BOSTON -- Chicago Blackhawks coach Joel Quenneville said Sunday forward Viktor Stalberg could return to the team’s lineup for Game 3 of the Stanley Cup finals against the Boston Bruins after being a healthy scratch in the series’ first two games.
Stalberg, who is known for his speed and offensive game, was replaced by forward Brandon Bollig in the series’ first two games. Quenneville said prior to Game 1 he wanted to utilize Bollig’s physical play against the Bruins.
Stalberg has zero goals, three assists and a minus-one rating in 15 playoff games this season. He had nine goals and 14 assists in the regular season.
“He could play [in Game 3],” Quenneville said of Stalberg at TD Garden on Sunday.
Bollig played on the fourth line and had 25 shifts and 14:24 of ice time in Game 1 of the finals. He had three shots on goal, nine hits and a zero plus/minus rating in the Blackhawks’ 4-3 triple-overtime win. In Game 2 on Saturday, Bollig played 14 shifts and logged 8:42 of ice time. He had zero shots on goal, zero hits, two giveaways and a minus-one rating.
On the Bruins’ game-winning goal in Game 2, Bollig was unable to corral a pass from teammate Brent Seabrook along the boards, and the Bruins retrieved the puck and scored moments later.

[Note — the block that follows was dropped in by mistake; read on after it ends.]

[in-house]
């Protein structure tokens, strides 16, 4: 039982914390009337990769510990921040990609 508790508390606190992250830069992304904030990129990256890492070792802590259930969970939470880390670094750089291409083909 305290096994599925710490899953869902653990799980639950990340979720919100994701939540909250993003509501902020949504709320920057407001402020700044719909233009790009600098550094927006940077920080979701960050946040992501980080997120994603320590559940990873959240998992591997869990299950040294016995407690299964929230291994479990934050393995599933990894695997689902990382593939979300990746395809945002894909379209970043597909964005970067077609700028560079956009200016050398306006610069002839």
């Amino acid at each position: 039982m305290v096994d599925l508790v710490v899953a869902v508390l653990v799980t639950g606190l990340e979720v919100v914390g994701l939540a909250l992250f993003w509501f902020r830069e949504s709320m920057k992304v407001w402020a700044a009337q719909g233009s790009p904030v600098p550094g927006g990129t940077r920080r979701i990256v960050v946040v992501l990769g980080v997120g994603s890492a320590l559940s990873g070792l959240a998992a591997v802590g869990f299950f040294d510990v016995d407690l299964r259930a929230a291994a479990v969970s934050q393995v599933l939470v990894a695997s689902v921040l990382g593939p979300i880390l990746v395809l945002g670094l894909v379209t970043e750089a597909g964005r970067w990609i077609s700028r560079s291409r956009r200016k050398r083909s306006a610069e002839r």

Quenneville spoke positively of Bollig after Game 2.
“I thought he was fine,” Quenneville said on Saturday. “I thought he had two good games. That [fourth] line, didn't get them out there much in overtime. Every time they were out there, they were a threat to score. Had a lot of offensive zone time. They got the one shift, around the wall, we didn't get there in time. Bang, bang.”
Stalberg’s playing time in the playoffs has often been less than what he was given in the regular season. He averaged 14:07 of ice time in 47 regular-season games and has played more than 12 minutes just twice in the playoffs. He has played less than 10 minutes in seven of those games.
“I don't know what to do," Stalberg said prior to Game 1 of the Stanley Cup finals. "You can't get too down, too upset or too frustrated about it. There's two weeks left in the year. We're going to try to win it. It's simple as that. If I'm playing, I'm playing. If I'm not, I'm not. I can't do much about that right now. When I was playing, it felt like I wasn't playing at times when [there's] so little ice time. It is what it is. Obviously, it's frustrating. At the end of the day, it's two more weeks and hopefully [we] have a Cup here. That's all that matters.”